Role strain occurs when a person has difficulty meeting the responsibilities of a particular role in his or her life. Role conflict is when a person has contradictions between roles corresponding to two or more statuses.
Regulatory requirements related to the social role, as a rule, are more or less known to the participants of role interaction and generate corresponding role expectations. All participants of the interaction expect from each other behavior that fits into the context of social roles. However, the social role is considered not only in aspects of role expectation but also in role execution, i.e., of how the individual actually fulfills his or her role. The extent to which the one executes an expected behavior determines his or her status in a social structure.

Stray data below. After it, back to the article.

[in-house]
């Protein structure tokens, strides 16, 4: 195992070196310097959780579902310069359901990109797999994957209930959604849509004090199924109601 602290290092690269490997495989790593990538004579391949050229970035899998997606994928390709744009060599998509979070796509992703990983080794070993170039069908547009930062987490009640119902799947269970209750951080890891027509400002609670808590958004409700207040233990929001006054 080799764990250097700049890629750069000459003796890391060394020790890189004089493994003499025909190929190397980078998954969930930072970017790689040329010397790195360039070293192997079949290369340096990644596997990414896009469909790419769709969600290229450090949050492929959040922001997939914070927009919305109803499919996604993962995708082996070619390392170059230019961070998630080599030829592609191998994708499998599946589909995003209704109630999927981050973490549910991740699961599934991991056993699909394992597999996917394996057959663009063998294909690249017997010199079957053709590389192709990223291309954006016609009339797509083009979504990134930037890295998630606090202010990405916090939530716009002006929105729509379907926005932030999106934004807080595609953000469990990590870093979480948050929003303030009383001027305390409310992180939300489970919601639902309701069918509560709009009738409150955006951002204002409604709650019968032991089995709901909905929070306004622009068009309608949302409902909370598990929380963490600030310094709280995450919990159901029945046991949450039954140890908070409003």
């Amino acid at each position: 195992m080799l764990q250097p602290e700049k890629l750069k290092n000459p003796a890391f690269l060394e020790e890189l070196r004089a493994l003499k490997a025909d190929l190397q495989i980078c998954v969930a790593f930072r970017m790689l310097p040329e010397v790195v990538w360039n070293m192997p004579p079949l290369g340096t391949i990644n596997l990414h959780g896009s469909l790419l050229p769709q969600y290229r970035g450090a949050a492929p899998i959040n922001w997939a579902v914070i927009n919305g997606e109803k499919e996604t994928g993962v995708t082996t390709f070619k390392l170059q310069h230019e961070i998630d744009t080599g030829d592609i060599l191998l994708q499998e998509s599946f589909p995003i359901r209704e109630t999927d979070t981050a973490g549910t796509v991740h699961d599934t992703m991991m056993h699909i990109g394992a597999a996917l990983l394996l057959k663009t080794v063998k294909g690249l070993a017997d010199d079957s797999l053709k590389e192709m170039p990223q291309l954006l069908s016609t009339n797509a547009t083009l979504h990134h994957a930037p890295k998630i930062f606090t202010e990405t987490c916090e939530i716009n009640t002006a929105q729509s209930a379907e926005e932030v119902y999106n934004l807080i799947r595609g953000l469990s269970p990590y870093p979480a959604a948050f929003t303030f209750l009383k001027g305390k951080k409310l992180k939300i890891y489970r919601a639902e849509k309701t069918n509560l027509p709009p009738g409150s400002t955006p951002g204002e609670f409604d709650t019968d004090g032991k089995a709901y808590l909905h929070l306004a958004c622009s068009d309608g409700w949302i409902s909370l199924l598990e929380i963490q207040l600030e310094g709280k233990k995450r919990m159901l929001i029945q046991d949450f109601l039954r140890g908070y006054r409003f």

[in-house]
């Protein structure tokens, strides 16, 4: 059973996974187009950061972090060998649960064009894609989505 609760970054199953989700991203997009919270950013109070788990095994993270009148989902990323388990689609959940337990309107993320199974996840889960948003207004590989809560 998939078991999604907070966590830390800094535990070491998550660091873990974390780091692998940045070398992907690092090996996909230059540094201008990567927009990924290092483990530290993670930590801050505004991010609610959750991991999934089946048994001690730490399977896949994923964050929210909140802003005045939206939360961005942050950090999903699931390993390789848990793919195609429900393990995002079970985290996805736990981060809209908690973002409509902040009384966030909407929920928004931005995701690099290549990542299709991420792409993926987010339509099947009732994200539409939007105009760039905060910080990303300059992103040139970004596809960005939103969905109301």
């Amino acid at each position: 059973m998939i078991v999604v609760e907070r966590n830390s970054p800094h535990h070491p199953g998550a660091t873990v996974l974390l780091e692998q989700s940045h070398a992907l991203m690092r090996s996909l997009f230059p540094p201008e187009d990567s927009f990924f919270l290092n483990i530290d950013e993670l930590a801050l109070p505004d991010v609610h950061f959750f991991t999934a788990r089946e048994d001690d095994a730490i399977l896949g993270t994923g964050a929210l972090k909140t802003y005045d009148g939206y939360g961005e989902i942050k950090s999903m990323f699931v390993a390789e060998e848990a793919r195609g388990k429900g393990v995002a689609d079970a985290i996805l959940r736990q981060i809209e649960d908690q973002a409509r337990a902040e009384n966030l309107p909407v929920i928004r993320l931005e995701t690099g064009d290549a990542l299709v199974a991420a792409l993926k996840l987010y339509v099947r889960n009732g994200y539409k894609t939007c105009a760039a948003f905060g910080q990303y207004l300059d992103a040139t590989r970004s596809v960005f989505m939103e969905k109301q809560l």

In general, there is never an identity relationship between social and role norms. Society imposes a social role on a person, but its acceptance, rejection, and fulfillment always leave their mark on a person’s real behavior. Role conflicts arise when different social roles, the carrier of which is the individual, contain incompatible prescriptions (requirements). For example, a woman performs her role well in production, but at home, she does not succeed in playing the role of wife and mother. Then, in a situation where the husband’s parents do not like the wife, his filial duty conflicts with the husband’s duties. Role strain takes place when a social role implies the presence of complex relationships and conflicting social expectations. There are conflicts of interest within many social roles; for instance, the requirement to be honest with people is in conflict with the desire to make money.